Beautiful: The Carole King Musical

February 9, 2019

Today is Carole King’s birthday which brings back happy memories from last year.

We were in Denver with an evening to spare before joining IrrigationNZ’s tour of Colorado and Nebraska when we saw advertisements for Beautiful: The Carole King Story.

Professor Google told us we were only a few blocks from the theatre and had time to walk there before it started.

There were tickets to spare, we bought them and spent the next few hours entranced.

We didn’t know how many of her songs we knew until we heard them.

From the first song  It might As Well Rain Until September  to the last encore, it was Beautiful.

 


Windsor Davies – 28.8.30 – 17.1.19

January 20, 2019

Actor Windsor Davies has died.

Comedy actor Windsor Davies, who was immortalised as the sergeant major in TV series It Ain’t Half Hot Mum, has died aged 88.

Davies, who also topped the pop charts with sitcom partner Don Estelle in 1975, had modelled the role on men he knew on National Service.

“Apart from the brilliance of the writing, I think It Ain’t Half Hot Mum was brilliant because that is how it really was,” he told BBC Wales in 2012.


Blame this . . .

January 8, 2019

. . . for my unrequited desire to participate in a food fight:

The Great Race was released in the 1960s. All these decades later it still makes me laugh.


Untouchable Girls

June 4, 2018

The Topp Twins, Jules and Lynda, have become Dames in the Queens BIrthday Honours.

They were rebels, activists. Now they’re dames.

Entertainers Jools and Lynda, the Topp Twins, were appointed Dame Companions of the New Zealand Order of Merit in the Queen’s Birthday Honours.

Or as Jools – sorry, Dame Julie Bethridge Topp – puts it: “The rebels got their medals.” . . .


Alas poor Fortune I knew it well

May 1, 2018

One of Dunedin’s cultural gems, the Fortune Theatre, has announced its immediate closure:

Employees were told at 9am the theatre company would close today, with no further shows to be performed there.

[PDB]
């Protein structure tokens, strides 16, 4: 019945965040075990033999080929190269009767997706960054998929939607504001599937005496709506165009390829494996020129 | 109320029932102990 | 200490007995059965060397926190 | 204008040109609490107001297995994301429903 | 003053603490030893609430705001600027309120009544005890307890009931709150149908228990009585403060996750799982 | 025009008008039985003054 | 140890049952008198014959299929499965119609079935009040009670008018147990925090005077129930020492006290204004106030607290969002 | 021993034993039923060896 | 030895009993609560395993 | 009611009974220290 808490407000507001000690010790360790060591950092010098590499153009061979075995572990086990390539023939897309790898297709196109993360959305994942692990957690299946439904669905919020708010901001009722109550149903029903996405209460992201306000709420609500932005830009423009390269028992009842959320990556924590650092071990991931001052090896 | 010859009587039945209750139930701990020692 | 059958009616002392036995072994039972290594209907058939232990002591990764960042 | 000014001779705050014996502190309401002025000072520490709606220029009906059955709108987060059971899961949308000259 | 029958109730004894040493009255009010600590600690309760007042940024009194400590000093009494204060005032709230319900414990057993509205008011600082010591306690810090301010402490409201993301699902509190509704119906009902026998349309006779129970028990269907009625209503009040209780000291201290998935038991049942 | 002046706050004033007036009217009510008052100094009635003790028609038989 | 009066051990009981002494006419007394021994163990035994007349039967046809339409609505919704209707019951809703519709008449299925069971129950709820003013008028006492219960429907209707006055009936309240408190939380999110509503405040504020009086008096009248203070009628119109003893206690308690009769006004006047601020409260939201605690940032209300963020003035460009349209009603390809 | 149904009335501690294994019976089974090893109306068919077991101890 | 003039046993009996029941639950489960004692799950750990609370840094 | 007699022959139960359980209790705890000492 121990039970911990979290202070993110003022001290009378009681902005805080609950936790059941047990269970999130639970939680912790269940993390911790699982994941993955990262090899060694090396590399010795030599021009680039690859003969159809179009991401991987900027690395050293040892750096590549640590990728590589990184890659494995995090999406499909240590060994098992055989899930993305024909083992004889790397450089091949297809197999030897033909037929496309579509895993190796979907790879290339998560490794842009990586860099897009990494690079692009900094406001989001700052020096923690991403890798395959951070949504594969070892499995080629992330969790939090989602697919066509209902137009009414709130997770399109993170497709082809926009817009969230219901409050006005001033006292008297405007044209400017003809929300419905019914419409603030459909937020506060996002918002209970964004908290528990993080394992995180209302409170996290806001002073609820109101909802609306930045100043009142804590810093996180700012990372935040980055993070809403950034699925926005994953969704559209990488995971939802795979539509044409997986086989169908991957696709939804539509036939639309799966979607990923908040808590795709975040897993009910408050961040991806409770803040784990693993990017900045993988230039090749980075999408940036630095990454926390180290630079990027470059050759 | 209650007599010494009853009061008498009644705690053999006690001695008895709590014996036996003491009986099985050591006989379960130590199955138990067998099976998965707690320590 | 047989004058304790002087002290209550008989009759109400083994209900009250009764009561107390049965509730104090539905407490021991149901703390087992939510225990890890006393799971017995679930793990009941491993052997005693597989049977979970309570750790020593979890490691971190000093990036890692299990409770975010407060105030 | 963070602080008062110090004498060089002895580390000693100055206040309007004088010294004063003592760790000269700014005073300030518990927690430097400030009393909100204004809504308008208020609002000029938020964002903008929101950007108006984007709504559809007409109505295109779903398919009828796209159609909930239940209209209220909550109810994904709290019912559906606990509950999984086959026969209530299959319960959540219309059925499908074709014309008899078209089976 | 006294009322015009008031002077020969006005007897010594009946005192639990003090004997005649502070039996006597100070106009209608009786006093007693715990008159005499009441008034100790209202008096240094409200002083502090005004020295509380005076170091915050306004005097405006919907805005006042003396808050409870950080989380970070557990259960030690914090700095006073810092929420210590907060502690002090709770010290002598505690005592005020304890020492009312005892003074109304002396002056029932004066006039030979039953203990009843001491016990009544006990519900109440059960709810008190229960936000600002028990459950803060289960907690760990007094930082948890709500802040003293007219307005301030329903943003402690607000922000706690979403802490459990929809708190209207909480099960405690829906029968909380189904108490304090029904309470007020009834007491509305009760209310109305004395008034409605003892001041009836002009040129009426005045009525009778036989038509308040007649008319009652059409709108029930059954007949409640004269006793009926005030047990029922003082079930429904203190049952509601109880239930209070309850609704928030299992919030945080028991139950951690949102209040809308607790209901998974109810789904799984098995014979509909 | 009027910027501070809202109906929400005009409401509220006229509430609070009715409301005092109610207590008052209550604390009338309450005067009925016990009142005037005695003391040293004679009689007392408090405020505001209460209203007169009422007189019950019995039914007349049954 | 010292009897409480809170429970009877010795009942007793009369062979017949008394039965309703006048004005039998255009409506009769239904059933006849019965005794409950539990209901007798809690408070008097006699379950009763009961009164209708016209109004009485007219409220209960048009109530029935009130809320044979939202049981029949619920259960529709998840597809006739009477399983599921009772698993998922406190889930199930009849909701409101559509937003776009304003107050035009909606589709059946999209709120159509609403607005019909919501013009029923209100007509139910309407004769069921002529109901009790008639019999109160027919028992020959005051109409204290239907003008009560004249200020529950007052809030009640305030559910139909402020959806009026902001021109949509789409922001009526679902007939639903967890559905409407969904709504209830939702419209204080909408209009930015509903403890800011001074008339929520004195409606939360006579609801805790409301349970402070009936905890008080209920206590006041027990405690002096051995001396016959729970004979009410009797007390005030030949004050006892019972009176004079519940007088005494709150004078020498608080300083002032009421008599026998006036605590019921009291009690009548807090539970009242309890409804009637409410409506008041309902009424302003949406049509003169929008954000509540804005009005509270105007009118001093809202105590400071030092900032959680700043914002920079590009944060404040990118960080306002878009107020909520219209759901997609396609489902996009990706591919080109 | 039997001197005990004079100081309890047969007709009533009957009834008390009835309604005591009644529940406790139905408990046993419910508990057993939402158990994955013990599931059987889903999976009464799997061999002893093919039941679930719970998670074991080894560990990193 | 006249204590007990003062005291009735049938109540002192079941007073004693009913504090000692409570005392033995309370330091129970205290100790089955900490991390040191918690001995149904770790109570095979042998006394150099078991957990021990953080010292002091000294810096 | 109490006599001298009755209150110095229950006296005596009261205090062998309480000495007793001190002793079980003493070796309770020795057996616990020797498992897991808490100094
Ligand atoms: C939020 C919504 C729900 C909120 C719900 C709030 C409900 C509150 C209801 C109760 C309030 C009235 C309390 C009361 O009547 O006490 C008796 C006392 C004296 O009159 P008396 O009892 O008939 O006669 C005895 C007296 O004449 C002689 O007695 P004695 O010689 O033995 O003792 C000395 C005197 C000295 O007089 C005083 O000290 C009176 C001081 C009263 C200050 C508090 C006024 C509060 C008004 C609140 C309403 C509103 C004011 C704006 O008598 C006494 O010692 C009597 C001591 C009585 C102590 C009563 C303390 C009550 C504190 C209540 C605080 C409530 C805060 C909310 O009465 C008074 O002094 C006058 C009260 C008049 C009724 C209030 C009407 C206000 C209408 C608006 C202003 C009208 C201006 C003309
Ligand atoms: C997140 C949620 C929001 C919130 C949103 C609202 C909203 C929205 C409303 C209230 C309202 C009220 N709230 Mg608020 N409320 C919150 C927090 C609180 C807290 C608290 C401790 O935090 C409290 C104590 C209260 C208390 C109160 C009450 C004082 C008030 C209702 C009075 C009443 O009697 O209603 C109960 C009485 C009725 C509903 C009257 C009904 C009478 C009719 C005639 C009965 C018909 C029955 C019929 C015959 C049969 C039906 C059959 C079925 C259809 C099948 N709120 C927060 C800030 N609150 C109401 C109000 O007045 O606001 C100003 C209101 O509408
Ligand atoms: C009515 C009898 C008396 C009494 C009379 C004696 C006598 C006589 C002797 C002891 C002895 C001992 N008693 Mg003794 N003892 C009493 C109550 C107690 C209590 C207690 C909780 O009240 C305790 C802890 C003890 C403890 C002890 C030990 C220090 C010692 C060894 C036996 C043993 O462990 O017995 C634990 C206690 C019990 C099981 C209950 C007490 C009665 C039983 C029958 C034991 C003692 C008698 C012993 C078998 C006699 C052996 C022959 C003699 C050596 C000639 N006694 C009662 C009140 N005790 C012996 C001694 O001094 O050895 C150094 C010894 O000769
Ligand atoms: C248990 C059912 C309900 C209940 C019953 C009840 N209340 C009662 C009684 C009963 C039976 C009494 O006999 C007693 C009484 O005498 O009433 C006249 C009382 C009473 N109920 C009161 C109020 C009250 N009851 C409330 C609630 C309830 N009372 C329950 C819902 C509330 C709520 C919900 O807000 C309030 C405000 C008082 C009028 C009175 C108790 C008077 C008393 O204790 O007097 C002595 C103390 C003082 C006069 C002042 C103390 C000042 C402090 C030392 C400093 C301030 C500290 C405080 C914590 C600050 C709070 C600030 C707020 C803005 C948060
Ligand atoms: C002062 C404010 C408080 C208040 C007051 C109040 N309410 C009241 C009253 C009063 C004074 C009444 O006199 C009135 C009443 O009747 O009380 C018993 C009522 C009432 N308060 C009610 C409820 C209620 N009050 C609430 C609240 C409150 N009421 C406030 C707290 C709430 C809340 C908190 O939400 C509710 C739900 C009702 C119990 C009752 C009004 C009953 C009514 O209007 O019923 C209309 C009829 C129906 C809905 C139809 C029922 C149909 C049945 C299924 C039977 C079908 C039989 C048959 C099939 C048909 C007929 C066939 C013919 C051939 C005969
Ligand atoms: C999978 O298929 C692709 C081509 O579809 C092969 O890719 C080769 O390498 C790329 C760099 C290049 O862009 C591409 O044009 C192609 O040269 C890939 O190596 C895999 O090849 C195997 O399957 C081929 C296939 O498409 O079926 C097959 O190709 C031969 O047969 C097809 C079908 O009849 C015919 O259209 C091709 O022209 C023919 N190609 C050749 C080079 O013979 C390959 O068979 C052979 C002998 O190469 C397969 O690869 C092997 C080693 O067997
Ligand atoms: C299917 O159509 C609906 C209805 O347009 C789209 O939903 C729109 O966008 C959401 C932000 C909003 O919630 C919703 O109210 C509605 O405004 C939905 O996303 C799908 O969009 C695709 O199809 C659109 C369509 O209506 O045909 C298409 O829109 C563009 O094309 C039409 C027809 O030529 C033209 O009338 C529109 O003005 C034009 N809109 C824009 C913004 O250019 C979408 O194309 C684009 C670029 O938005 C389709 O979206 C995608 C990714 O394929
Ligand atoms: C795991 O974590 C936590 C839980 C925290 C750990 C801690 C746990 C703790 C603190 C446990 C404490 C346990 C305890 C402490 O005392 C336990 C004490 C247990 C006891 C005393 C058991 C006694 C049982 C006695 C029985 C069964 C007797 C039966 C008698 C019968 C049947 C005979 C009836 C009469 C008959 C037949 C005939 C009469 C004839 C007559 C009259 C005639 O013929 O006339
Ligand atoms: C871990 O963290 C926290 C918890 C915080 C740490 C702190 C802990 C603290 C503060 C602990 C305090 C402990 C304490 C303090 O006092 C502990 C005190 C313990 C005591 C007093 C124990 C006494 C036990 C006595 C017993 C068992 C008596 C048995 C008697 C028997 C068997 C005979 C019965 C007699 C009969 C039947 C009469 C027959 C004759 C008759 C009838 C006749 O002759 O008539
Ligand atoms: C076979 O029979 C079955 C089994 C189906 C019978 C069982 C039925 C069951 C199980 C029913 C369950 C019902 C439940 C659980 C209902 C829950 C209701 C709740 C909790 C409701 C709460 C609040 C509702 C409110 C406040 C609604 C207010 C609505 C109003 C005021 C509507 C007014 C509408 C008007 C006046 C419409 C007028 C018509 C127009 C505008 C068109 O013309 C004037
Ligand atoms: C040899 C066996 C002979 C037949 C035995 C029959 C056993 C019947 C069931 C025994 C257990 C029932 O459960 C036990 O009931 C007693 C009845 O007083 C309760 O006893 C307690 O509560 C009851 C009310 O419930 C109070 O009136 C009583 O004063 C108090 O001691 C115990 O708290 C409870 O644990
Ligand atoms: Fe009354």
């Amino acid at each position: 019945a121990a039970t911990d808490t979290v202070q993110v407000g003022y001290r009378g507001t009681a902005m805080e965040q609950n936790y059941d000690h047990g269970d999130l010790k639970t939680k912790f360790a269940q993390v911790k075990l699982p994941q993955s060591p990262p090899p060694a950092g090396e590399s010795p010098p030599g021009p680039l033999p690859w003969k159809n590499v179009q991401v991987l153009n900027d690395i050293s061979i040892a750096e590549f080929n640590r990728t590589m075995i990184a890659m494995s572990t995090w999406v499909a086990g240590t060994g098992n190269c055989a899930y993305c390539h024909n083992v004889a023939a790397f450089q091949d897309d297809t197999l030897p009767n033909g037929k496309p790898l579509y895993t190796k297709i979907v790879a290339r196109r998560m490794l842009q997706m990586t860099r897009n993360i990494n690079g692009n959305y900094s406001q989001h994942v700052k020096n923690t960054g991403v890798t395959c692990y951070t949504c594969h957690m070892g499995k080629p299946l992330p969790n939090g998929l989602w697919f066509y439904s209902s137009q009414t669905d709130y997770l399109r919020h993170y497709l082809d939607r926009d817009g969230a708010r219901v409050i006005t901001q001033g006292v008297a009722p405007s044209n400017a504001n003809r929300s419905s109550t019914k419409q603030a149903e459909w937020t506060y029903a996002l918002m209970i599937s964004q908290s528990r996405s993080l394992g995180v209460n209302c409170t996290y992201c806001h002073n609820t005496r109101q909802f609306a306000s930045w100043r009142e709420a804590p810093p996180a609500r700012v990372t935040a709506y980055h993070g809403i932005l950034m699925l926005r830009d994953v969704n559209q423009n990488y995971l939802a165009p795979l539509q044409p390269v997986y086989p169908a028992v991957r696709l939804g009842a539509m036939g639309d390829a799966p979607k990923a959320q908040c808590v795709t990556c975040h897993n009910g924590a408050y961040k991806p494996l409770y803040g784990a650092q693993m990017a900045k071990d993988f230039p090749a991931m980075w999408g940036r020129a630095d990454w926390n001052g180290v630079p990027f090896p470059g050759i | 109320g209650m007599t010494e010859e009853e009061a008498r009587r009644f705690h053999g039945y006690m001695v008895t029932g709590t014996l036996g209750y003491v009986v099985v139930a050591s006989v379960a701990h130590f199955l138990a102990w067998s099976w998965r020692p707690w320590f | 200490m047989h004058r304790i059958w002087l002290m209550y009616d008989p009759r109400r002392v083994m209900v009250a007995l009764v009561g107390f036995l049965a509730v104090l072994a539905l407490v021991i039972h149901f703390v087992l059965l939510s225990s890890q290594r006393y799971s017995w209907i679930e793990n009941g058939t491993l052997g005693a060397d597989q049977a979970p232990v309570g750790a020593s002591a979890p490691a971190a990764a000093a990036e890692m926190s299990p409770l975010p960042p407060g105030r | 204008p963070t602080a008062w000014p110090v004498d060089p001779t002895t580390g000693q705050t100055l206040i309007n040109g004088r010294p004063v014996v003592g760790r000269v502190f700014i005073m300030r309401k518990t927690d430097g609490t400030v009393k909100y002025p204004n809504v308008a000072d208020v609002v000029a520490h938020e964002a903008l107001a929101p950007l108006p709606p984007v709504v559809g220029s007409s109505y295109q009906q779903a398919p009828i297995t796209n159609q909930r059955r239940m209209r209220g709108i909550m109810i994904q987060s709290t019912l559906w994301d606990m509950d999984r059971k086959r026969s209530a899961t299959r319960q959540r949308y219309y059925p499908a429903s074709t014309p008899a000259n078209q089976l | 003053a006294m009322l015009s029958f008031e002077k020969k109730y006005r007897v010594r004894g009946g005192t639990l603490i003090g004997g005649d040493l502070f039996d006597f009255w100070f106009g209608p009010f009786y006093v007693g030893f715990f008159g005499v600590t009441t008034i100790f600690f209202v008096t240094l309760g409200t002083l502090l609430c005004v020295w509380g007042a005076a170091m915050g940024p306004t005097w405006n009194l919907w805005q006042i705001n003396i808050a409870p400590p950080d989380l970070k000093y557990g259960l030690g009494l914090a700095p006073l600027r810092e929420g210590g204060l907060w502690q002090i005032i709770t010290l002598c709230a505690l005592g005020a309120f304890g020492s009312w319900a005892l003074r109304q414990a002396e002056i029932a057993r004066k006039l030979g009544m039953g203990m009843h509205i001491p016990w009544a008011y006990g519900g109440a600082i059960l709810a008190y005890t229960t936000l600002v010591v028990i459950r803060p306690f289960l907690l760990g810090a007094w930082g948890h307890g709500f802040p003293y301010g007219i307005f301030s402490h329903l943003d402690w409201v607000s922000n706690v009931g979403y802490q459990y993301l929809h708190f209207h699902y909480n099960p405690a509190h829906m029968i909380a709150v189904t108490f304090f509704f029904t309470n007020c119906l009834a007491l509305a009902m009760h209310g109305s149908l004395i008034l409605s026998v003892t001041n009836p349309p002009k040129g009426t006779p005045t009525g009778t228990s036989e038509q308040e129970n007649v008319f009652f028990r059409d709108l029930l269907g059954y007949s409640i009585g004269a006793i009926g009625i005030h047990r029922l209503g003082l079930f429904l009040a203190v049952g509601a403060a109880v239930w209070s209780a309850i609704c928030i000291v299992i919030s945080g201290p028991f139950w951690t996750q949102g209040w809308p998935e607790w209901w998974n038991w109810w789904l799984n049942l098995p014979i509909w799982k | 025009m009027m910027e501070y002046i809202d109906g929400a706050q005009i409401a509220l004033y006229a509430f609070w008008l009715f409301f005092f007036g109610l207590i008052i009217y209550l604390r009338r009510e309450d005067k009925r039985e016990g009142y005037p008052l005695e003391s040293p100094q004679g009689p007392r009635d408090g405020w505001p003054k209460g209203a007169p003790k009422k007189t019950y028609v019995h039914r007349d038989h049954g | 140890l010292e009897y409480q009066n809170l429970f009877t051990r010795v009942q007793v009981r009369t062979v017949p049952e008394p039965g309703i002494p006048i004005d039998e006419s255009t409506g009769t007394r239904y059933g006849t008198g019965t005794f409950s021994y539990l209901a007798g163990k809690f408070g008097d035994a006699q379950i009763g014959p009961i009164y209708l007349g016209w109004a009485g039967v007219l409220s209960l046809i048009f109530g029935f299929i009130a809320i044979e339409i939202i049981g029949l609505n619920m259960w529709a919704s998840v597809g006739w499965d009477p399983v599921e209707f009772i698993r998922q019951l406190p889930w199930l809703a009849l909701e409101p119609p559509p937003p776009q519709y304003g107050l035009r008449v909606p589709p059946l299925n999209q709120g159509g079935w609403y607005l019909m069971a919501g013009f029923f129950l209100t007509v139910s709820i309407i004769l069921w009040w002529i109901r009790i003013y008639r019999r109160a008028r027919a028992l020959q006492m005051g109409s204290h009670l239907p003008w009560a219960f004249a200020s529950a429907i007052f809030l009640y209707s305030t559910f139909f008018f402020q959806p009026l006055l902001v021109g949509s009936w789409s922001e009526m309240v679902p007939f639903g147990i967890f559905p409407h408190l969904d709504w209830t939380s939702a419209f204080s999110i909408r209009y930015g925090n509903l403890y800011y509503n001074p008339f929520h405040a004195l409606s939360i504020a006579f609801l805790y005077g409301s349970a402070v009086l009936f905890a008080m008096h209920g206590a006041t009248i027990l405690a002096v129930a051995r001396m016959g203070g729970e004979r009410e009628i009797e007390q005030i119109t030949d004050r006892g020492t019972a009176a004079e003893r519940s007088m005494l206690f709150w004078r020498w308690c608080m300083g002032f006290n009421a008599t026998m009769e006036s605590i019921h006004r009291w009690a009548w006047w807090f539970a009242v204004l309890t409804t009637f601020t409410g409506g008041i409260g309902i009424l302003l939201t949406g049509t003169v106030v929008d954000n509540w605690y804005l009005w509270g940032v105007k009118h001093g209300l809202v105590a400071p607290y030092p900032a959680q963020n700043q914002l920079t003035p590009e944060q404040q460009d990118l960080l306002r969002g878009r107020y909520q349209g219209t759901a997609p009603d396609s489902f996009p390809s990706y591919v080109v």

Fortune Board of Trustees chairwoman Haley van Leeuwen said the board had been through an exhaustive process of reviews, and had closed the theatre because it was no longer financially viable.

According to its website it employed 11 permanent staff.

“We would like to acknowledge our staff during this difficult time who have worked hard towards the goal of securing the future of the theatre.”

“We have looked at many different avenues to avert closure, however theatres and their audiences have changed over the years, and we must now take stock, with the goal of keeping the tradition of local professional theatre alive in Dunedin.”

“Whatever future development arises it will be in a new format that represents the future model of theatre in New Zealand.

Fortune Theatre is New Zealand’s southernmost professional theatre and was established in 1974 at the Athenaeum in the Octagon.

It moved to its present location at the Trinity Methodist Church in 1978. . . 

 This is very sad for those directly affected, the arts community, the city and wider Otago.

The first play I saw at the Fortune was Roger Hall’s Glide Time (which later spawned the popular and long-running TV series Gliding On).

It was the first live play I had seen at a professional theatre and the first New Zealand play I’d seen performed.

I was a student then and continued going to the theatre until I finished university.